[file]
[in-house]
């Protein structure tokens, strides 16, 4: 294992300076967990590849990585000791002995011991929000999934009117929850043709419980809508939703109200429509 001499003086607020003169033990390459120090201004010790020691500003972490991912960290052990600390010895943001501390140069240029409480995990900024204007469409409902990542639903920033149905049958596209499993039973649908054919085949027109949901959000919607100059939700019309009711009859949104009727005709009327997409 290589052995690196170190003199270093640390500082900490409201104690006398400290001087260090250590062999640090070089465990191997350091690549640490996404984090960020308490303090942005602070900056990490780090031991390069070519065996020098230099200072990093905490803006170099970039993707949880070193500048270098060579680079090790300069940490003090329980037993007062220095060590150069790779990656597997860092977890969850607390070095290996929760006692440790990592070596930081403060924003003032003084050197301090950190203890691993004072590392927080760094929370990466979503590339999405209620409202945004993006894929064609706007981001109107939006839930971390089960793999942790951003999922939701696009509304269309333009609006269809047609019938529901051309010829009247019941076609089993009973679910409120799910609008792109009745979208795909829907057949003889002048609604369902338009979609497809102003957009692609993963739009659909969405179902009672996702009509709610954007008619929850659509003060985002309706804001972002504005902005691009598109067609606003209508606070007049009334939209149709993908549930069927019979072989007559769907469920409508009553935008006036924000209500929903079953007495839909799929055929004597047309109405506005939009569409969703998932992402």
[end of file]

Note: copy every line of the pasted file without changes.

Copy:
[in-house]
């Protein structure tokens, strides 16, 4: 294992300076967990590849990585000791002995011991929000999934009117929850043709419980809508939703109200429509 001499003086607020003169033990390459120090201004010790020691500003972490991912960290052990600390010895943001501390140069240029409480995990900024204007469409409902990542639903920033149905049958596209499993039973649908054919085949027109949901959000919607100059939700019309009711009859949104009727005709009327997409 290589052995690196170190003199270093640390500082900490409201104690006398400290001087260090250590062999640090070089465990191997350091690549640490996404984090960020308490303090942005602070900056990490780090031991390069070519065996020098230099200072990093905490803006170099970039993707949880070193500048270098060579680079090790300069940490003090329980037993007062220095060590150069790779990656597997860092977890969850607390070095290996929760006692440790990592070596930081403060924003003032003084050197301090950190203890691993004072590392927080760094929370990466979503590339999405209620409202945004993006894929064609706007981001109107939006839930971390089960793999942790951003999922939701696009509304269309333009609006269809047609019938529901051309010829009247019941076609089993009973679910409120799910609008792109009745979208795909829907057949003889002048609604369902338009979609497809102003957009692609993963739009659909969405179902009672996702009509709610954007008619929850659509003060985002309706804001972002504005902005691009598109067609606003209508606070007049009334939209149709993908549930069927019979072989007559769907469920409508009553935008006036924000209500929903079953007495839909799929055929004597047309109405506005939009569409969703998932992402």